Cavs Ex-Coach Blatt Probably Laughing as LeBron’s Un-Coached Cavs Fall to Warriors Who Use Heat’s “Pace-and-Space” System

Left: Former Cavs Coach David Blatt who was hired before LeBron James during epic 33 point loss in 2016 NBA Finals Game 2 (left) decided to return to the Cleveland Cavaliers as Player/GM/Coach. Far left: Alleged Cavs teammate

LeBron James was falsely criticized by the national media as “selfishly” going to the Miami Heat, where he would have to learn the team game of basketball.

Now, his Cavs are ironically failing because they’re a totally un-coached squad.

David Blatt must be laughing at the struggles of a team filled with divas, who didn’t want to play team basketball, or team defense and having Lebron has already maximized what can be done with talent, reflexes and old-school playground-style hero ball.

And Lebron doesn’t even realize why he’s losing, saying this to the New York Times:

“These guys put you in so many mental positions where you have to figure it out, and they make you pay for it when you don’t,” James said.

The Warriors are led by Coach of the Year Steve Kerr, and they use the very same “Pace-and-Space” system which Miami Heat Coach Erik Spoelstra perfected just to manage LeBron’s unique skill set just a few short years ago.

Heat fans will remember that Spoelstra was inspired during the basketball lockout, by a visit to Chip Kelley’s football pace of practice and team tempo.

Spoelstra used his now-ubiquitous brand of small-ball to guide the Heat to two NBA Championships before LeBron gave up on defense and teamwork in 2014, antecedent to his departure back to Cleveland.

Note: This author predicted a Miami Heat with Lebron small-ball strategy in 2011.

It also worked for the Showtime Lakers and Boston Celtics in the 1980s who combined to win most of that decade’s titles.

Now Kerr has made a max-contract player and superstar out of Draymond Green by placing him into the system in which LeBron James thrived.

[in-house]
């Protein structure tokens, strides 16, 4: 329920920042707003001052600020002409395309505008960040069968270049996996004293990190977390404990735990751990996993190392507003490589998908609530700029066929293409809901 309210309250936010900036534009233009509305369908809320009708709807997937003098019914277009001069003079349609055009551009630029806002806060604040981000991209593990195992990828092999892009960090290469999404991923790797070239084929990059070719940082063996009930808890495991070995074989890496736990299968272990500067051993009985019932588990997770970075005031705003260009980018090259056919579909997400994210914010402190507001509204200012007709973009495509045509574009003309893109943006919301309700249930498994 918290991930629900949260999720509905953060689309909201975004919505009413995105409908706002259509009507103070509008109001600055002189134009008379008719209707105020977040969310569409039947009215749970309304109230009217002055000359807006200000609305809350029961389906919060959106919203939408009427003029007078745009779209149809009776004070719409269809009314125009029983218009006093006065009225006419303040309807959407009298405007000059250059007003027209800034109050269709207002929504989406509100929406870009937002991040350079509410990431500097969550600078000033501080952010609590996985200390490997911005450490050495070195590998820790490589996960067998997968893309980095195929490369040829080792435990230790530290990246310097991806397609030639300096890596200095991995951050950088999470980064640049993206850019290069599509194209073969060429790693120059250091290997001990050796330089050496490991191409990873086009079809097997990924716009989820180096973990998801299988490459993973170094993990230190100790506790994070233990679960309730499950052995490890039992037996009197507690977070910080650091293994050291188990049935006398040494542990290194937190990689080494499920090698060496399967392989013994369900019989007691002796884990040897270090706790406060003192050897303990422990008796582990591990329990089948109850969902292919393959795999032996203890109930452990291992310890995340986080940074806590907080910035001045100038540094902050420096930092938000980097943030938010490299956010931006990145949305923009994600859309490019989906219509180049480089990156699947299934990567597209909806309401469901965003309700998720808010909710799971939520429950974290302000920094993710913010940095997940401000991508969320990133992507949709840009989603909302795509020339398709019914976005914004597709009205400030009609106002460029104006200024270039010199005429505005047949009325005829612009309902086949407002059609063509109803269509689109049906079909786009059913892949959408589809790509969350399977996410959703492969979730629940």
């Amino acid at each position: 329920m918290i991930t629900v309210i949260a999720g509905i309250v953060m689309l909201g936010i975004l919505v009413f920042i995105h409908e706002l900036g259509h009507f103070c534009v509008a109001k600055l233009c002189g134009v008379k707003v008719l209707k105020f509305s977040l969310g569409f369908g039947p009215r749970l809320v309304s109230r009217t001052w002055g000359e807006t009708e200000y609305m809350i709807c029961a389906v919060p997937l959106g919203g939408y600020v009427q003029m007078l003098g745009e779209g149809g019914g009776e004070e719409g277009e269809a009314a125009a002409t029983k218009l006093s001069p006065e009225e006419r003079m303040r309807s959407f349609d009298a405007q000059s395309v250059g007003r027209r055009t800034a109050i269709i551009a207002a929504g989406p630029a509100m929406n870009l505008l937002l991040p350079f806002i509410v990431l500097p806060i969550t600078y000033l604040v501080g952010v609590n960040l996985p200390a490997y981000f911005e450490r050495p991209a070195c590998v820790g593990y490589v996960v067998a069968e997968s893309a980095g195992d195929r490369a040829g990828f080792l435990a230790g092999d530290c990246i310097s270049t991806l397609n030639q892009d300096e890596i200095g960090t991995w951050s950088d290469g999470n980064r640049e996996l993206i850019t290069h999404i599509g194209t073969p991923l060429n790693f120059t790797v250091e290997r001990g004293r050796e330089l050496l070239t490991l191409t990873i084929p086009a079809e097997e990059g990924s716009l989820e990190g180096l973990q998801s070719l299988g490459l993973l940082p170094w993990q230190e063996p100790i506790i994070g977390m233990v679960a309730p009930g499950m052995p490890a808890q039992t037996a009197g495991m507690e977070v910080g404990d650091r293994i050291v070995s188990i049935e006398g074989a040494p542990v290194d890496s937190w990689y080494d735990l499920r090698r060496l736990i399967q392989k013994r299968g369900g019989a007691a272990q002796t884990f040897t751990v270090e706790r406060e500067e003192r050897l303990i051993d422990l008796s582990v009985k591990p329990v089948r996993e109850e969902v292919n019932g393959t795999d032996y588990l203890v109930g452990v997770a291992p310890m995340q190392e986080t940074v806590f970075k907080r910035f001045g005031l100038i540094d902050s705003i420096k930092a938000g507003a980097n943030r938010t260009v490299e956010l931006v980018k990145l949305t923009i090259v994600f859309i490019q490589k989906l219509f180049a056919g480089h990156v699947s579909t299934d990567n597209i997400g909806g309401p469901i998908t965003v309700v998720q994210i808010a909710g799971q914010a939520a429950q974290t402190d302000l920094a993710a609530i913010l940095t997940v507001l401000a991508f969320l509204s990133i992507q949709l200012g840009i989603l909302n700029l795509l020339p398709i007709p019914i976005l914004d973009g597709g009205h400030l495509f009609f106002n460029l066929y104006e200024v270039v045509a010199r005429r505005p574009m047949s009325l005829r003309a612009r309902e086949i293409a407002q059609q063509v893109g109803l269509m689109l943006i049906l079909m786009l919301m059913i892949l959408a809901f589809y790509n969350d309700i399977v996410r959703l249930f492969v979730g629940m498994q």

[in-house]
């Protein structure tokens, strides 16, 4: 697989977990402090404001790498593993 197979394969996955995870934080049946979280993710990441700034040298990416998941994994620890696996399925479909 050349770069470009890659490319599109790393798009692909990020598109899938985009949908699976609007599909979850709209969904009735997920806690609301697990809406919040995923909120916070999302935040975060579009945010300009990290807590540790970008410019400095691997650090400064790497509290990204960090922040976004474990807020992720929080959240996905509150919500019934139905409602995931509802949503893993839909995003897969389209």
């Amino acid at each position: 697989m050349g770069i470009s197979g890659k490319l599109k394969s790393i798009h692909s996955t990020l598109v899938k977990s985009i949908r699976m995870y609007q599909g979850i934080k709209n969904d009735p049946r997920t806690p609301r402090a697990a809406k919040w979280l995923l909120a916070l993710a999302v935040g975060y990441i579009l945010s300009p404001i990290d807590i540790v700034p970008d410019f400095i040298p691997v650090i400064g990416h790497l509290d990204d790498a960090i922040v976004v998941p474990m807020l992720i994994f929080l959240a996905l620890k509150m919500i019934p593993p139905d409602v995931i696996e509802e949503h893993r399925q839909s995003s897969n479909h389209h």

LeBron is either blissfully unaware that basketball is a team game, or so in contempt of the squad he fielded as Player/Coach/General Manager that he summed up last night’s calamitous NBA Finals Game 2 loss thusly as reported by the New York Times:

After waiting outside the interview room for Lue to finish with reporters on Sunday night, he sat down, removed his sunglasses, picked up the microphone as if he were hosting a charity event and took responsibility forGame 2’s 110–77 obliteration of his team on top of the not-that-close 104–89 beating it took in Game 1.
He called himself out for carelessness with the ball, for committing seven of his team’s 17 turnovers in Game 2, for not making life easier for his overwhelmed teammates.

Lebron had this to say:

“I’m not disappointed in our guys or frustrated,” he said. “I’m one of the guys who kind of always wants to shoulder the blame and take the blame when we don’t play as well as we should. It’s just who I am and I’ve got to be better.”

For those counting, the number of the letter “I” in team is zero. The number of I’s in Lebron’s statement is four.

But to LeBron it seems that the one four letter word LeBron James dare not use to describe the Cavaliers today is “team.”

Because he didn’t say it once.

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